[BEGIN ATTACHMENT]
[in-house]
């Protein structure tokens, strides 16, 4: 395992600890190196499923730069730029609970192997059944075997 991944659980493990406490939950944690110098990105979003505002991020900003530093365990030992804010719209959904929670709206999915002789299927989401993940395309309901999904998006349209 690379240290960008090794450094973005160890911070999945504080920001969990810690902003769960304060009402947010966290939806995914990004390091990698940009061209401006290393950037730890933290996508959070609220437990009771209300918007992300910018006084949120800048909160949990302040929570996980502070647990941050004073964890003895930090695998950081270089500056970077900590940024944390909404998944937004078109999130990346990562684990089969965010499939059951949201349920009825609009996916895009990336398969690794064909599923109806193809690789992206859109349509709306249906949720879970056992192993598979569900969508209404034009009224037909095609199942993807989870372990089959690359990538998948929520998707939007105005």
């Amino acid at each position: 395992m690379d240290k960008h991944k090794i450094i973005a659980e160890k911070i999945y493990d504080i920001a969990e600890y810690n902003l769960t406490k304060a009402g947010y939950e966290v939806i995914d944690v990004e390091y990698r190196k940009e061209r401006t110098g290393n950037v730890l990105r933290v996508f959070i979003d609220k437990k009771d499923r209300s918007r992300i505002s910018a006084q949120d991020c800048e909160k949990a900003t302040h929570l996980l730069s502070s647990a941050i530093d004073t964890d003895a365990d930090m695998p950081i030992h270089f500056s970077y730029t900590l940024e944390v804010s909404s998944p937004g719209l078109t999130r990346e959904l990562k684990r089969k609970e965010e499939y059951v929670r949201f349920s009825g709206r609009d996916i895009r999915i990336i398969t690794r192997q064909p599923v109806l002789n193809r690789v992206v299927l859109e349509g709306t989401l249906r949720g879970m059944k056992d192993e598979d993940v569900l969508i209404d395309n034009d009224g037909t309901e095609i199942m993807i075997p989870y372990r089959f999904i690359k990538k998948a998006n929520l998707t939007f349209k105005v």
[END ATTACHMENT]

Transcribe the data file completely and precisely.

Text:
[in-house]
């Protein structure tokens, strides 16, 4: 395992600890190196499923730069730029609970192997059944075997 991944659980493990406490939950944690110098990105979003505002991020900003530093365990030992804010719209959904929670709206999915002789299927989401993940395309309901999904998006349209 690379240290960008090794450094973005160890911070999945504080920001969990810690902003769960304060009402947010966290939806995914990004390091990698940009061209401006290393950037730890933290996508959070609220437990009771209300918007992300910018006084949120800048909160949990302040929570996980502070647990941050004073964890003895930090695998950081270089500056970077900590940024944390909404998944937004078109999130990346990562684990089969965010499939059951949201349920009825609009996916895009990336398969690794064909599923109806193809690789992206859109349509709306249906949720879970056992192993598979569900969508209404034009009224037909095609199942993807989870372990089959690359990538998948929520998707939007105005």
């Amino acid at each position: 395992m690379d240290k960008h991944k090794i450094i973005a659980e160890k911070i999945y493990d504080i920001a969990e600890y810690n902003l769960t406490k304060a009402g947010y939950e966290v939806i995914d944690v990004e390091y990698r190196k940009e061209r401006t110098g290393n950037v730890l990105r933290v996508f959070i979003d609220k437990k009771d499923r209300s918007r992300i505002s910018a006084q949120d991020c800048e909160k949990a900003t302040h929570l996980l730069s502070s647990a941050i530093d004073t964890d003895a365990d930090m695998p950081i030992h270089f500056s970077y730029t900590l940024e944390v804010s909404s998944p937004g719209l078109t999130r990346e959904l990562k684990r089969k609970e965010e499939y059951v929670r949201f349920s009825g709206r609009d996916i895009r999915i990336i398969t690794r192997q064909p599923v109806l002789n193809r690789v992206v299927l859109e349509g709306t989401l249906r949720g879970m059944k056992d192993e598979d993940v569900l969508i209404d395309n034009d009224g037909t309901e095609i199942m993807i075997p989870y372990r089959f999904i690359k990538k998948a998006n929520l998707t939007f349209k105005v």